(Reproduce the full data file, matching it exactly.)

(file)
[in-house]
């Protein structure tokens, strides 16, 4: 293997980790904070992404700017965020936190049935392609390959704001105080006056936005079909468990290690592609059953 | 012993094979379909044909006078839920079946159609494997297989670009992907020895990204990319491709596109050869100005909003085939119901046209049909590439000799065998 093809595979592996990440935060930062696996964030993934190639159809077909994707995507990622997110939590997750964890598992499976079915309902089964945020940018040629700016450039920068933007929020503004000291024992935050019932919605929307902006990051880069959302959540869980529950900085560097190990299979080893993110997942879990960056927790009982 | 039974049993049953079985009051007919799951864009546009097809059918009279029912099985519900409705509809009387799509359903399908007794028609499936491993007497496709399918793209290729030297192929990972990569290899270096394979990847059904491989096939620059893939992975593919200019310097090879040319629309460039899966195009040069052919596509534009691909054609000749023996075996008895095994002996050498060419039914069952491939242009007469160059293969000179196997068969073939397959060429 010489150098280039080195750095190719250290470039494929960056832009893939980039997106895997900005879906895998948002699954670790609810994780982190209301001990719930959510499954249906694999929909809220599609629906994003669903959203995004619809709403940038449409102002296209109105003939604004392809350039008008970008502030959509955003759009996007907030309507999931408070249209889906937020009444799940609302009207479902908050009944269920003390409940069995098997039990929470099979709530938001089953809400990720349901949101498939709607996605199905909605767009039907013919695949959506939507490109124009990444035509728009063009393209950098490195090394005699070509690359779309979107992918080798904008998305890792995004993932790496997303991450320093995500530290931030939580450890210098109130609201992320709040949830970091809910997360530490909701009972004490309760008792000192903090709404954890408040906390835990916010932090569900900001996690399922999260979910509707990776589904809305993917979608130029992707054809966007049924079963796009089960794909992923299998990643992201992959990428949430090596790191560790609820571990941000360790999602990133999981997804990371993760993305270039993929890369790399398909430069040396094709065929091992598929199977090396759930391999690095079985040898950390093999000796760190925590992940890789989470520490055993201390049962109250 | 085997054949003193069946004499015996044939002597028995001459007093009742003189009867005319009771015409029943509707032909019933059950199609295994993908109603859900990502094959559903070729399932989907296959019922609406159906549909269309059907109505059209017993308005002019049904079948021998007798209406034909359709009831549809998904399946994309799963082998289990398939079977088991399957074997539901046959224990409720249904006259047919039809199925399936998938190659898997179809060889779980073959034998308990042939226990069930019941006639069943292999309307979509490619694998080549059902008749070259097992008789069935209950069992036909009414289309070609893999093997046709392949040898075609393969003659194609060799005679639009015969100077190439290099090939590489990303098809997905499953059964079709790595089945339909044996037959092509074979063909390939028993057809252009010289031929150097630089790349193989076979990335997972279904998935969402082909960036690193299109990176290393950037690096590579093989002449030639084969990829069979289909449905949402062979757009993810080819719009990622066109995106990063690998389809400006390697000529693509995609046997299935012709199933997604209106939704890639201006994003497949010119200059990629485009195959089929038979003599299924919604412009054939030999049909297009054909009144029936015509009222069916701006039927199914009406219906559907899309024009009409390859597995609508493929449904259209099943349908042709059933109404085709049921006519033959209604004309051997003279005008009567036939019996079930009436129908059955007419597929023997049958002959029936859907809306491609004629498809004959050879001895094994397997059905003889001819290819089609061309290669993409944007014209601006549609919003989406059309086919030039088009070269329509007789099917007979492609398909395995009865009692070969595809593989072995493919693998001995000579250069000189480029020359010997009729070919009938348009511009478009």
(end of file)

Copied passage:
[in-house]
């Protein structure tokens, strides 16, 4: 293997980790904070992404700017965020936190049935392609390959704001105080006056936005079909468990290690592609059953 | 012993094979379909044909006078839920079946159609494997297989670009992907020895990204990319491709596109050869100005909003085939119901046209049909590439000799065998 093809595979592996990440935060930062696996964030993934190639159809077909994707995507990622997110939590997750964890598992499976079915309902089964945020940018040629700016450039920068933007929020503004000291024992935050019932919605929307902006990051880069959302959540869980529950900085560097190990299979080893993110997942879990960056927790009982 | 039974049993049953079985009051007919799951864009546009097809059918009279029912099985519900409705509809009387799509359903399908007794028609499936491993007497496709399918793209290729030297192929990972990569290899270096394979990847059904491989096939620059893939992975593919200019310097090879040319629309460039899966195009040069052919596509534009691909054609000749023996075996008895095994002996050498060419039914069952491939242009007469160059293969000179196997068969073939397959060429 010489150098280039080195750095190719250290470039494929960056832009893939980039997106895997900005879906895998948002699954670790609810994780982190209301001990719930959510499954249906694999929909809220599609629906994003669903959203995004619809709403940038449409102002296209109105003939604004392809350039008008970008502030959509955003759009996007907030309507999931408070249209889906937020009444799940609302009207479902908050009944269920003390409940069995098997039990929470099979709530938001089953809400990720349901949101498939709607996605199905909605767009039907013919695949959506939507490109124009990444035509728009063009393209950098490195090394005699070509690359779309979107992918080798904008998305890792995004993932790496997303991450320093995500530290931030939580450890210098109130609201992320709040949830970091809910997360530490909701009972004490309760008792000192903090709404954890408040906390835990916010932090569900900001996690399922999260979910509707990776589904809305993917979608130029992707054809966007049924079963796009089960794909992923299998990643992201992959990428949430090596790191560790609820571990941000360790999602990133999981997804990371993760993305270039993929890369790399398909430069040396094709065929091992598929199977090396759930391999690095079985040898950390093999000796760190925590992940890789989470520490055993201390049962109250 | 085997054949003193069946004499015996044939002597028995001459007093009742003189009867005319009771015409029943509707032909019933059950199609295994993908109603859900990502094959559903070729399932989907296959019922609406159906549909269309059907109505059209017993308005002019049904079948021998007798209406034909359709009831549809998904399946994309799963082998289990398939079977088991399957074997539901046959224990409720249904006259047919039809199925399936998938190659898997179809060889779980073959034998308990042939226990069930019941006639069943292999309307979509490619694998080549059902008749070259097992008789069935209950069992036909009414289309070609893999093997046709392949040898075609393969003659194609060799005679639009015969100077190439290099090939590489990303098809997905499953059964079709790595089945339909044996037959092509074979063909390939028993057809252009010289031929150097630089790349193989076979990335997972279904998935969402082909960036690193299109990176290393950037690096590579093989002449030639084969990829069979289909449905949402062979757009993810080819719009990622066109995106990063690998389809400006390697000529693509995609046997299935012709199933997604209106939704890639201006994003497949010119200059990629485009195959089929038979003599299924919604412009054939030999049909297009054909009144029936015509009222069916701006039927199914009406219906559907899309024009009409390859597995609508493929449904259209099943349908042709059933109404085709049921006519033959209604004309051997003279005008009567036939019996079930009436129908059955007419597929023997049958002959029936859907809306491609004629498809004959050879001895094994397997059905003889001819290819089609061309290669993409944007014209601006549609919003989406059309086919030039088009070269329509007789099917007979492609398909395995009865009692070969595809593989072995493919693998001995000579250069000189480029020359010997009729070919009938348009511009478009």